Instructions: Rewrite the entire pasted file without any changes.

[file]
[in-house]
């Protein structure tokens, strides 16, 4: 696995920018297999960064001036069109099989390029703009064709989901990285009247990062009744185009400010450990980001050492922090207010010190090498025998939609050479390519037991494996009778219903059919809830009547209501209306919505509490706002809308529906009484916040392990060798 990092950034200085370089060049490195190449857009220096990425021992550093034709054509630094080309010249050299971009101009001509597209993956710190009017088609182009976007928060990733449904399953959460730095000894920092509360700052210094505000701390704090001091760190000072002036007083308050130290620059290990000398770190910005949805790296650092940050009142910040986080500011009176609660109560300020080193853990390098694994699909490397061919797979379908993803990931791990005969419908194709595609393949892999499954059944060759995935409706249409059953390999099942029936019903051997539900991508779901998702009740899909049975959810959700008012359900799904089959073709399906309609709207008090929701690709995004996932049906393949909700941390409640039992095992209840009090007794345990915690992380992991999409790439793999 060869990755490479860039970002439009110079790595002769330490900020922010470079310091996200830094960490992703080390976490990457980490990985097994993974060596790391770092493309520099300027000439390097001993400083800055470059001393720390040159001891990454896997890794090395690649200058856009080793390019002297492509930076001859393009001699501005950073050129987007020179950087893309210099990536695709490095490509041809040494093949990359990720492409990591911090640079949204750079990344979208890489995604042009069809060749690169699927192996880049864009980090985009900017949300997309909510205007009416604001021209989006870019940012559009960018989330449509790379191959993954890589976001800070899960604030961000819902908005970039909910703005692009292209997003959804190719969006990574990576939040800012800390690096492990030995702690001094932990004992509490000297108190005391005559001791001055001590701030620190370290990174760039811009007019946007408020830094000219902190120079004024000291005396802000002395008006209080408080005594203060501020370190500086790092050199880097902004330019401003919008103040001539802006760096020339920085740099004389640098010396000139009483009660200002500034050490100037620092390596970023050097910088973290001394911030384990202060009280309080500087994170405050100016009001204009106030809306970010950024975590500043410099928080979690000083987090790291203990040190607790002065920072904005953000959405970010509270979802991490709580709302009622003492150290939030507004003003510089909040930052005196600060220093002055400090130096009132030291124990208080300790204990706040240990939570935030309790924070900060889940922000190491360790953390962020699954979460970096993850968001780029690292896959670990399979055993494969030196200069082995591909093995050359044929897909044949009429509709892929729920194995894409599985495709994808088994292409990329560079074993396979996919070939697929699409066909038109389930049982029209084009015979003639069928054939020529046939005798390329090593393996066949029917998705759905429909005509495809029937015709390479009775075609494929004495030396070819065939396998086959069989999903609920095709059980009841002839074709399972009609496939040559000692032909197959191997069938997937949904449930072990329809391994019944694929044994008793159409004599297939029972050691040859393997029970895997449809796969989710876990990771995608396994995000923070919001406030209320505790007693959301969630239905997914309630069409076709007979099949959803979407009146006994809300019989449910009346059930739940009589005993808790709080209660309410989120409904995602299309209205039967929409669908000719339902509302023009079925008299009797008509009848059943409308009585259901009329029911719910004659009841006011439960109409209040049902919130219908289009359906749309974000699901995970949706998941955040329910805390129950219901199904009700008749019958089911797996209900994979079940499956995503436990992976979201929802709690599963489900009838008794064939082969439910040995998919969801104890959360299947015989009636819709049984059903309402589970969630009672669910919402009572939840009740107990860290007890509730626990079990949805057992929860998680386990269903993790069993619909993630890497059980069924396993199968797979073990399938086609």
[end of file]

[in-house]
């Protein structure tokens, strides 16, 4: 696995920018297999960064001036069109099989390029703009064709989901990285009247990062009744185009400010450990980001050492922090207010010190090498025998939609050479390519037991494996009778219903059919809830009547209501209306919505509490706002809308529906009484916040392990060798 990092950034200085370089060049490195190449857009220096990425021992550093034709054509630094080309010249050299971009101009001509597209993956710190009017088609182009976007928060990733449904399953959460730095000894920092509360700052210094505000701390704090001091760190000072002036007083308050130290620059290990000398770190910005949805790296650092940050009142910040986080500011009176609660109560300020080193853990390098694994699909490397061919797979379908993803990931791990005969419908194709595609393949892999499954059944060759995935409706249409059953390999099942029936019903051997539900991508779901998702009740899909049975959810959700008012359900799904089959073709399906309609709207008090929701690709995004996932049906393949909700941390409640039992095992209840009090007794345990915690992380992991999409790439793999 060869990755490479860039970002439009110079790595002769330490900020922010470079310091996200830094960490992703080390976490990457980490990985097994993974060596790391770092493309520099300027000439390097001993400083800055470059001393720390040159001891990454896997890794090395690649200058856009080793390019002297492509930076001859393009001699501005950073050129987007020179950087893309210099990536695709490095490509041809040494093949990359990720492409990591911090640079949204750079990344979208890489995604042009069809060749690169699927192996880049864009980090985009900017949300997309909510205007009416604001021209989006870019940012559009960018989330449509790379191959993954890589976001800070899960604030961000819902908005970039909910703005692009292209997003959804190719969006990574990576939040800012800390690096492990030995702690001094932990004992509490000297108190005391005559001791001055001590701030620190370290990174760039811009007019946007408020830094000219902190120079004024000291005396802000002395008006209080408080005594203060501020370190500086790092050199880097902004330019401003919008103040001539802006760096020339920085740099004389640098010396000139009483009660200002500034050490100037620092390596970023050097910088973290001394911030384990202060009280309080500087994170405050100016009001204009106030809306970010950024975590500043410099928080979690000083987090790291203990040190607790002065920072904005953000959405970010509270979802991490709580709302009622003492150290939030507004003003510089909040930052005196600060220093002055400090130096009132030291124990208080300790204990706040240990939570935030309790924070900060889940922000190491360790953390962020699954979460970096993850968001780029690292896959670990399979055993494969030196200069082995591909093995050359044929897909044949009429509709892929729920194995894409599985495709994808088994292409990329560079074993396979996919070939697929699409066909038109389930049982029209084009015979003639069928054939020529046939005798390329090593393996066949029917998705759905429909005509495809029937015709390479009775075609494929004495030396070819065939396998086959069989999903609920095709059980009841002839074709399972009609496939040559000692032909197959191997069938997937949904449930072990329809391994019944694929044994008793159409004599297939029972050691040859393997029970895997449809796969989710876990990771995608396994995000923070919001406030209320505790007693959301969630239905997914309630069409076709007979099949959803979407009146006994809300019989449910009346059930739940009589005993808790709080209660309410989120409904995602299309209205039967929409669908000719339902509302023009079925008299009797008509009848059943409308009585259901009329029911719910004659009841006011439960109409209040049902919130219908289009359906749309974000699901995970949706998941955040329910805390129950219901199904009700008749019958089911797996209900994979079940499956995503436990992976979201929802709690599963489900009838008794064939082969439910040995998919969801104890959360299947015989009636819709049984059903309402589970969630009672669910919402009572939840009740107990860290007890509730626990079990949805057992929860998680386990269903993790069993619909993630890497059980069924396993199968797979073990399938086609």